Seafloor mapping – the many uses of multi-beam sonar

Scientists on board a federal fisheries research vassal in Alaska’s Pribilof Islands are using multi-beam sonar to survey and map seafloors. According to ecologists, mapping this vital crab habitat is an important step in preserving deteriorating king crab populations. The primary goal of current mapping pilot project is to test the usefulness of multi-beam sonar […]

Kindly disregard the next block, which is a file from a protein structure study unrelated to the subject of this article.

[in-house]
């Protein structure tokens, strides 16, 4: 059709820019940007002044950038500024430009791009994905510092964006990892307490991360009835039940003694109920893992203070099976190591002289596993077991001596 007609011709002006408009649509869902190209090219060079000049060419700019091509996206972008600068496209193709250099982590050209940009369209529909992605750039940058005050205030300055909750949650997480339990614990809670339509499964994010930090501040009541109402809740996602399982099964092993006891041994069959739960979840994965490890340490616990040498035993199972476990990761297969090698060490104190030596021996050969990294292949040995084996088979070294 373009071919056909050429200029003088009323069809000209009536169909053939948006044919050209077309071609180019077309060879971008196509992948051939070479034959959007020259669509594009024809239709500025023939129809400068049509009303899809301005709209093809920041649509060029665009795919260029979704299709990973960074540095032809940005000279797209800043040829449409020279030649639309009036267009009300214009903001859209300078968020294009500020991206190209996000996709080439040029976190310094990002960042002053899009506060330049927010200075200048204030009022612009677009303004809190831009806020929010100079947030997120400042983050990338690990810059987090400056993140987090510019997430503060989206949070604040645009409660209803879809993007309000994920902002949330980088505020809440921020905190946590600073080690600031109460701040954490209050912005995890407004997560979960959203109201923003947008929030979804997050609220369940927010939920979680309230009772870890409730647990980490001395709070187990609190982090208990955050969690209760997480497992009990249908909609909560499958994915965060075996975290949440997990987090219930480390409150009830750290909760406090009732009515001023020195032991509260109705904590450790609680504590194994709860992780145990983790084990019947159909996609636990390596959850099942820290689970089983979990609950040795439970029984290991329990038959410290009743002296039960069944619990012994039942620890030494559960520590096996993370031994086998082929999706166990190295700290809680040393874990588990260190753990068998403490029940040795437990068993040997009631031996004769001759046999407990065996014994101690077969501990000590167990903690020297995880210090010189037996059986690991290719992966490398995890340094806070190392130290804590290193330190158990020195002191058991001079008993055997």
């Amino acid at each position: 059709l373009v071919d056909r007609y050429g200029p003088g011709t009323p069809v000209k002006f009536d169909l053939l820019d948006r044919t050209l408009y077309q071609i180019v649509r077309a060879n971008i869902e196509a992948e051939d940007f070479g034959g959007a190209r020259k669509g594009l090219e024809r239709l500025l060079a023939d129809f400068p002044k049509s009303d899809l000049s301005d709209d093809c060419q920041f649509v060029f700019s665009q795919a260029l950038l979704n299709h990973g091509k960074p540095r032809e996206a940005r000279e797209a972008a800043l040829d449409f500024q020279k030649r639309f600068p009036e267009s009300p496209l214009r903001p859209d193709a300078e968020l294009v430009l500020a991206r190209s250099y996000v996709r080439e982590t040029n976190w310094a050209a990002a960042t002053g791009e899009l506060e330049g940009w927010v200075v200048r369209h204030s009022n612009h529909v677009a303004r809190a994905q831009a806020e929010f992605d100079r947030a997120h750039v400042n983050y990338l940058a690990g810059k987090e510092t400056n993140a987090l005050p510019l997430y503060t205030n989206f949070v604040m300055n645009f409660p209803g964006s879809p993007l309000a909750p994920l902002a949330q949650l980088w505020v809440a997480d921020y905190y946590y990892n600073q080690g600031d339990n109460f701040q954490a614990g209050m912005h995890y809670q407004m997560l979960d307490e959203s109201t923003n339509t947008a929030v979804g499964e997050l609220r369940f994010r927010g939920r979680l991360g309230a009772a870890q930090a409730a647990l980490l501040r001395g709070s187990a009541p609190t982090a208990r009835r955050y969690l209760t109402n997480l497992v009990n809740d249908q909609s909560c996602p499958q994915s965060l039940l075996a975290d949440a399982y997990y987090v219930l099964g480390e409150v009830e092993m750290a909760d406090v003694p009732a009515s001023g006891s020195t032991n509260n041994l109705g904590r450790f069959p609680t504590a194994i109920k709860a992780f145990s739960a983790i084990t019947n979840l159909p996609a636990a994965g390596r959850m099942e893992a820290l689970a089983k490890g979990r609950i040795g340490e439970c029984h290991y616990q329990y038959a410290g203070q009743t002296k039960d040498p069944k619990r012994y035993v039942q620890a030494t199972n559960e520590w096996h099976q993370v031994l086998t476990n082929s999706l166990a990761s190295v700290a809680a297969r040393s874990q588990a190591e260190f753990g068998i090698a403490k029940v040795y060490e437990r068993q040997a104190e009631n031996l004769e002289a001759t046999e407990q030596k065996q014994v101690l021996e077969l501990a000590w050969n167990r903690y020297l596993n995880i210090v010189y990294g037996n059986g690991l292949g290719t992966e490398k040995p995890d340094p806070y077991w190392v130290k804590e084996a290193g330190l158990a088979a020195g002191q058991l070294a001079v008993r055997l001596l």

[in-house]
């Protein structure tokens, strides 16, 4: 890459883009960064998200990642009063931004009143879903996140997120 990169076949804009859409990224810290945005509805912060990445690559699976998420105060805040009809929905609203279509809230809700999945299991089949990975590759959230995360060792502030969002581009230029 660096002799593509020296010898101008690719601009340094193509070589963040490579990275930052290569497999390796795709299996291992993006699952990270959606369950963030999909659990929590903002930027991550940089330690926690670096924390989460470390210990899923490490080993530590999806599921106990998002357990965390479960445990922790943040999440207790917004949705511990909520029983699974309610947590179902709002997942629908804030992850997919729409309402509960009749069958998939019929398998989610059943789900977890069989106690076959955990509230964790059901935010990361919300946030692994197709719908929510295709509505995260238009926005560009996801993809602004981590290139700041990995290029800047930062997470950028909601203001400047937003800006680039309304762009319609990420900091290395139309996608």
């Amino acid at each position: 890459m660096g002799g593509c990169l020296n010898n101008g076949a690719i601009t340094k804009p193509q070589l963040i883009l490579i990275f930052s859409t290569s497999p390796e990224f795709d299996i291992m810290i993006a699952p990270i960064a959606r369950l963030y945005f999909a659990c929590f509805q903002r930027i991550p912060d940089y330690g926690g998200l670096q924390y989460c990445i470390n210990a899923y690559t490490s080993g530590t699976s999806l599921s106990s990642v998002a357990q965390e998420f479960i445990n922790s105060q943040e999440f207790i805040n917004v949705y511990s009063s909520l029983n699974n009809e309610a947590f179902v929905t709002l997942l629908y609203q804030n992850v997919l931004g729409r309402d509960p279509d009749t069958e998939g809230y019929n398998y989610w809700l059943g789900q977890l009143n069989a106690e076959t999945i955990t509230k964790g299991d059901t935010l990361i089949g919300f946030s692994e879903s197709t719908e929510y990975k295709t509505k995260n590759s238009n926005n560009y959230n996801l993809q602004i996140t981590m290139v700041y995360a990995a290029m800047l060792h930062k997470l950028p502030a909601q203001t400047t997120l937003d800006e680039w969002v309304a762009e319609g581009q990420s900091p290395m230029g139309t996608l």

Scientists on board a federal fisheries research vassal in Alaska’s Pribilof Islands are using multi-beam sonar to survey and map seafloors. According to ecologists, mapping this vital crab habitat is an important step in preserving deteriorating king crab populations. The primary goal of current mapping pilot project is to test the usefulness of multi-beam sonar systems for finding “shell hash” (deposits of crushed crab shell believed to be important in the survival of young crabs). In the past efforts to monitor, crab populations and record vital habitats were limited to trawl and pot surveys. Although these surveys could inform ecologist which habitats were being used as nursery grounds for immature crabs they could not provide much needed information regarding the habitat itself. Today’s current multi-beam sonar technology has the potential to drastically transform ecologist’s ability to monitor and preserve critical habitats of declining sea species. These technologies, however, do not come without a cost. According to Michelle Ridgway, the ecologist in charge of the shell hash project the systems currently being tested cost over $3,000 an hour to operate. After the initial data is, collected Ridgway will compare the newly collected sonar imagery to seafloor samples, side scan sonar imagery, and remotely operated vehicle video that have already been collected to help interpret the acoustic backscatter images. http://www.alaskajournal.com/stories/062609/fis_img9_001.shtml